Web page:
Authors: Mike Hobday
Addresses: Science Policy Research Unit, University of Sussex, Falmer, Brighton BN1 9RF, England, UK
Abstract: A new method for assessing changing corporate technological competence and the impact of European collaboration policies is developed and applied to the case of the European semiconductor industry. The data indicate that European technological competencies improved in the latter half of the l980s. Increasingly, European firms adopted pro-active technology partnerships (joint ventures and technology exchanges) as opposed to passive activities (second-sourcing and licensing). Although the European research and development subsidy programmes of the 1980s attempted to remedy Europe’s weaknesses, there are reasons for questioning the policy methods chosen. Given the risks of high cost close-to-market subsidies, policies for the 1990s should seek to encourage technology transfer from non-European partners and to stimulate healthy competition within Europe.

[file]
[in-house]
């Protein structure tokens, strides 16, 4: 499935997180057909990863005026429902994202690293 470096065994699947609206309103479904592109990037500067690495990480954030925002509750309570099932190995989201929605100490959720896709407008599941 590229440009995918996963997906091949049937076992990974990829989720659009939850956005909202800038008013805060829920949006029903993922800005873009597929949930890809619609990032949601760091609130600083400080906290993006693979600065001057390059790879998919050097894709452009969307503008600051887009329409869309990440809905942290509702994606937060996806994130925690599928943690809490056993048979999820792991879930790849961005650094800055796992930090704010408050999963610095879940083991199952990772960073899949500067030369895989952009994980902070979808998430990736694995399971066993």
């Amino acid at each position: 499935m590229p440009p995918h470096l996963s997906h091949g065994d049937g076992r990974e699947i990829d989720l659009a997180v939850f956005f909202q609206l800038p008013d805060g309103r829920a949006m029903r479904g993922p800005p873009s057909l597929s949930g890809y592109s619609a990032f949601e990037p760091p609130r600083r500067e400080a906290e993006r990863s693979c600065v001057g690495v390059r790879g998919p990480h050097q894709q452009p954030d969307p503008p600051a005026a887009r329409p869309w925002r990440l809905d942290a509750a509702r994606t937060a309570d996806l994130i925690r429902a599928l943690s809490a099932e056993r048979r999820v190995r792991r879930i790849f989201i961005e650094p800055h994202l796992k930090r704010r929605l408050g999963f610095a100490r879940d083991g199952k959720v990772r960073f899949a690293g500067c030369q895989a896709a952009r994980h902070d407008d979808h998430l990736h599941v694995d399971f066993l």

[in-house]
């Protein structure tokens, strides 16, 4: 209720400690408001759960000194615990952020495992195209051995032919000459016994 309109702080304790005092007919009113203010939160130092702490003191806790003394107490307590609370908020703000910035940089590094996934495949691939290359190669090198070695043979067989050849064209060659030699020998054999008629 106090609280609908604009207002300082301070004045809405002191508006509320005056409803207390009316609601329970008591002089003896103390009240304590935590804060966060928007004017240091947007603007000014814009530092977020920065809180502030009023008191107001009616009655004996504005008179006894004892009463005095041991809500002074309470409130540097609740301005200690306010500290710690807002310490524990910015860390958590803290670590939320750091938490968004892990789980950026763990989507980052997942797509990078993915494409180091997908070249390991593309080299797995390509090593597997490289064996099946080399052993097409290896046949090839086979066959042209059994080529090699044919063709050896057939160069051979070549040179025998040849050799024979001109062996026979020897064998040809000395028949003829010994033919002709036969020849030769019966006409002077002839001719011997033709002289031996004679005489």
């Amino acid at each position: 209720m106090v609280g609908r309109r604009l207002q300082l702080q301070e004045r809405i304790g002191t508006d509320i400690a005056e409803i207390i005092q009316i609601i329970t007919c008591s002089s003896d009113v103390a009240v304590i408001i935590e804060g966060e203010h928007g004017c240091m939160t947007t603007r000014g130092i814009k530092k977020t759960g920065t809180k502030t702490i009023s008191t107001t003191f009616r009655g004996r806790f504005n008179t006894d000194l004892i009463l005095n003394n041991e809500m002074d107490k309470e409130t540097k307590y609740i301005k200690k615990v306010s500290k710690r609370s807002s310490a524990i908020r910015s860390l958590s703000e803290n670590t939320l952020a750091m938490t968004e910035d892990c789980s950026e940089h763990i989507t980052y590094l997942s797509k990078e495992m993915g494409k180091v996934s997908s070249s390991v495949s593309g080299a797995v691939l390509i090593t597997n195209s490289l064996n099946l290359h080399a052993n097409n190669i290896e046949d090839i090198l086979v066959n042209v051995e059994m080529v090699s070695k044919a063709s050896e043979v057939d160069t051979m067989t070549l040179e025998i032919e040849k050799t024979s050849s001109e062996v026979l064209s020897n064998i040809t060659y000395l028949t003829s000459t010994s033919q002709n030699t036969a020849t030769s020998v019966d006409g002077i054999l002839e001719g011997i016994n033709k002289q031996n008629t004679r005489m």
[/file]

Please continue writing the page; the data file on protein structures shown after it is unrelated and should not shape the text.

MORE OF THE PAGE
Keywords: application-specific integrated circuit (ASIC); complementary metaloxide semiconductor; CMOS; dynamic random-access memory; DRAM; erasable programmable read-only memory; EPROM; European Community (EC); European Strategic Programme of Research in Information Technology (ESPRIT); integrated circuit (IC); Joint European Sub-micron Silicon Initiative (JESSI); microprocessor unit (MPU); static random-access memory; SRAM.
International Journal of Technology Management, 1997 Vol.14 No.2/3/4, pp.401-414
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